Rafa Márquez, who last summer became the first player in the history of international football to captain a team at four consecutive World Cups, is battling a groin injury but if he plays, I’d expect him to play the anchor role leaving Reyes room to help build possession from the back. Anchoring Márquez between longtime PSV’s Hector Moreno on the left and Reyes gives El Tri a star studded back three, and the talent of the other two should generate trust for Márquez, even if he isn’t 100 percent.
The presence of Márquez is even more essential given the news Tuesday that defensive midfielder José Juan Vázquez will miss the game with a hamstring injury. Mexico have been immensely improved since going to the Leon man as the lone holder, both defensively and in attack. There is a comfort and understanding between Vázquez,captain Andres Guardado and Hector Herrera in the midfield that Vázquez will be there to cover when the other two press. That’s critical, as Mexico relies on midfield pressure to keep teams from playing simple entry passes to start attacks, and more broadly, they rely on it to prevent forwards Oribe Peralta and Javier Hernández from becoming too disconnected up top.
Vázquez was tremendous at the World Cup, and his absence shouldn’t be minimized.
With a host of Mexican players ailing or injured, the largest challenge for Tuca Ferretti is figuring out who plays the lone holding role. Silver lining for El Tri fans? They had to deal with no Vázquez in the World Cup Round of 16.
In that match, Carlos Salcido (not with this Mexico side) spelled Vázquez. In a game played in heat similar to what both sides will see Saturday evening in Pasadena, Mexico were clearly superior to Holland until they scored, after which, Salcido’s performance waned and with it, so did Mexico. That game isn’t like for like, of course, because Holland has superior talent to the Yanks and because Louis Van Gaal played a system that largely mirrored Mexico’s, but it does demonstrate the larger points that Mexico have played a big game of late without Vázquez and that his absence was and will be felt.
In Vázquez’s stead, Jonathan dos Santos is the best option, even if it moves him a bit deeper than Ferretti would like. Certainly dos Santos isn’t remotely the type of defensive player Vázquez is, but he’s also less likely to do something rash, which matters in finals and given the force multiplier of USA vs. Mexico, well- he’s a better option than América midfielder Javier Güémez, even if Güémez is a natural six. That leaves a Mexico deployment looking a bit like this…
Ahead of dos Santos, expect the aforementioned Hector Herrera, who was ineffective at the Gold Cup but is a brilliant passer and immense talent, and captain Andres Guardado, the best player at the Gold Cup this summer and Mexico’s MB 90 figure on the pitch- the guy they can’t win without. El Tri have options on the bench, should Herrera have one of his “gone fishing” days he’s prone to have in the green (or black, as it were) shirt. The most talented of these options is 22 year old Porto jitterbug Tecatito Corona, who is an electrifying difference-maker on the ball and can provide the incutting ability American fans are used to seeing from Gio dos Santos, who will miss the game with a muscle injury. Corona has scored four goals early this season for Porto and should see the field by minute 60.
Up top, there are whispers that Mexico will start Oribe Peralta and Chicharito will start, which is interesting given that Carlos Vela captained the team a month ago in the 3-3 draw with Trinidad and Tobago. That was an odd match- Mexico were missing regulars and Trinidad and Tobago torched Mexico on the break, Chicago’s Joevin Jones troubling El Tri throughout, just as he did at the Gold Cup two months prior. Vela isn’t in form at club, and Peralta is the guy who scores goals for Mexico in games where they struggle to find goals, which explains that switch. The choice really is about Chicharito and Raul Jiménez, which is a decent problem to have. Either choice and Ferretti gets the work rate he needs to succeed. Expect plenty of decoy runs from Mexico’s top two, the goal being to exploit the inexperience of the US back four and force the Americans to decide– do they follow the runner or wait for the inevitable Herrera and Guardado run into the vacated space.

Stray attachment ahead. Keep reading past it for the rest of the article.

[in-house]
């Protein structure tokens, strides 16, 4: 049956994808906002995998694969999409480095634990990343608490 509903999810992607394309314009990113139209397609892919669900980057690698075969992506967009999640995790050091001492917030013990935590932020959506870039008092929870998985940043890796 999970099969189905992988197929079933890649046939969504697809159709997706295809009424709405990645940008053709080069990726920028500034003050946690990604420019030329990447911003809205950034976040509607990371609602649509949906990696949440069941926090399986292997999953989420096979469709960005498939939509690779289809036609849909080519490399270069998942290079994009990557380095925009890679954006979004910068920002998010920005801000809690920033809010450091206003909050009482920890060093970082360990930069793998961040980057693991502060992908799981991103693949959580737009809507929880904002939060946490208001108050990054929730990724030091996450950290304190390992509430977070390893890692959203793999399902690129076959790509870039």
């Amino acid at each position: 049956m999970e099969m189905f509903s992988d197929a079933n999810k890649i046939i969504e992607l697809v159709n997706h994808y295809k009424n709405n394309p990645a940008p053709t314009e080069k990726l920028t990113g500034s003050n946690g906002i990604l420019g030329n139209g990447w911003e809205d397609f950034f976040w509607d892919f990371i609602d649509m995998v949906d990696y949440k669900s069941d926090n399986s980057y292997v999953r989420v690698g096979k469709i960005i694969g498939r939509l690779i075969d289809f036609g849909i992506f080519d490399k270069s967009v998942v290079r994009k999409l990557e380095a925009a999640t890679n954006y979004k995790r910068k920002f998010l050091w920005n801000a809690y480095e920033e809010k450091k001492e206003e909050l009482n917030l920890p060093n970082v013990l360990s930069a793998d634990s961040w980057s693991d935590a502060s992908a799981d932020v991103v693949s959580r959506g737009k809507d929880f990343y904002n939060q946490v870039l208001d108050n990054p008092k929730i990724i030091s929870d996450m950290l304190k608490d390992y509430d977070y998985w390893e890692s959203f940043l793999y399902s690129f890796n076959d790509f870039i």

Even with some stars ailing, this is a Mexico side fully capable of beating the United States, especially if the Americans get sucked into an up and down game as they did after Steve Cherundolo’s injury in 2011. To win, the US will have to accomplish three things defensively: 1) cope with the forward running of the Mexican wingbacks; 2) make smart decisions on tracking off-ball runners, particularly when it’s Oribe Peralta, who has the best nose for goal other than Clint Dempsey in CONCACAF; and 3) do what Panama and Jamaica could not do at the Gold Cup- force someone other than Guardado to beat them.
What to Watch For From the United States, by Neil W. Blackmon.
A prideful team that feels embarrassed about its last taste of actual competition.
And a return, more or less, to the pragmatic, defensive soccer that helped the United States beat Ghana in Natal.
If those two sentences end up being correct, it will be luck. Jurgen Klinsmann believes his team will win the game but there’s not a real methodology of late pointing towards the way that will occur. Klinsmann has gone from pleasant pragmatist in the build up to the 2014 World Cup to incessant tinkerer in its aftermath, with some decisions defying much explanation. Playing Ale Bedoya at defensive midfield for the first time in his professional career against Brazil is a decent place to start, continuing to prefer Geoff Cameron as either on vacation or a right back when he’s a steady as she goes Barclay’s Premier League CB is a better one, if you are into genealogy.